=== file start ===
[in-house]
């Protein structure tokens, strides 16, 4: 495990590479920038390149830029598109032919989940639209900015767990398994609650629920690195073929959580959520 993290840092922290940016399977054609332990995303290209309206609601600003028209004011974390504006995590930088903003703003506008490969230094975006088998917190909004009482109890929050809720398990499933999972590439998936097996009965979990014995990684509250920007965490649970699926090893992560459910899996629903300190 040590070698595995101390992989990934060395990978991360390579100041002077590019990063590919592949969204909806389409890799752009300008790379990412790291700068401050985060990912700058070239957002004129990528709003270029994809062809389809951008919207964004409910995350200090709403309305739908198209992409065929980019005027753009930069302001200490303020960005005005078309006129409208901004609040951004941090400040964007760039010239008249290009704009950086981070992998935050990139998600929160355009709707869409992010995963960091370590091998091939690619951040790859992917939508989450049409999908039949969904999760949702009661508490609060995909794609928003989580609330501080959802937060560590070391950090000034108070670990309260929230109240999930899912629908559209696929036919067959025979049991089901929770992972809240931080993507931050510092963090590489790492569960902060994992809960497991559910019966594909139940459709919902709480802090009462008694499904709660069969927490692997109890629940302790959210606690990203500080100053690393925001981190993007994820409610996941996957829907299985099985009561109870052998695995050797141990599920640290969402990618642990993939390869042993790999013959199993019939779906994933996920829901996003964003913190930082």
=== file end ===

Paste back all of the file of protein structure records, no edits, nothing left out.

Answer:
[in-house]
């Protein structure tokens, strides 16, 4: 495990590479920038390149830029598109032919989940639209900015767990398994609650629920690195073929959580959520 993290840092922290940016399977054609332990995303290209309206609601600003028209004011974390504006995590930088903003703003506008490969230094975006088998917190909004009482109890929050809720398990499933999972590439998936097996009965979990014995990684509250920007965490649970699926090893992560459910899996629903300190 040590070698595995101390992989990934060395990978991360390579100041002077590019990063590919592949969204909806389409890799752009300008790379990412790291700068401050985060990912700058070239957002004129990528709003270029994809062809389809951008919207964004409910995350200090709403309305739908198209992409065929980019005027753009930069302001200490303020960005005005078309006129409208901004609040951004941090400040964007760039010239008249290009704009950086981070992998935050990139998600929160355009709707869409992010995963960091370590091998091939690619951040790859992917939508989450049409999908039949969904999760949702009661508490609060995909794609928003989580609330501080959802937060560590070391950090000034108070670990309260929230109240999930899912629908559209696929036919067959025979049991089901929770992972809240931080993507931050510092963090590489790492569960902060994992809960497991559910019966594909139940459709919902709480802090009462008694499904709660069969927490692997109890629940302790959210606690990203500080100053690393925001981190993007994820409610996941996957829907299985099985009561109870052998695995050797141990599920640290969402990618642990993939390869042993790999013959199993019939779906994933996920829901996003964003913190930082």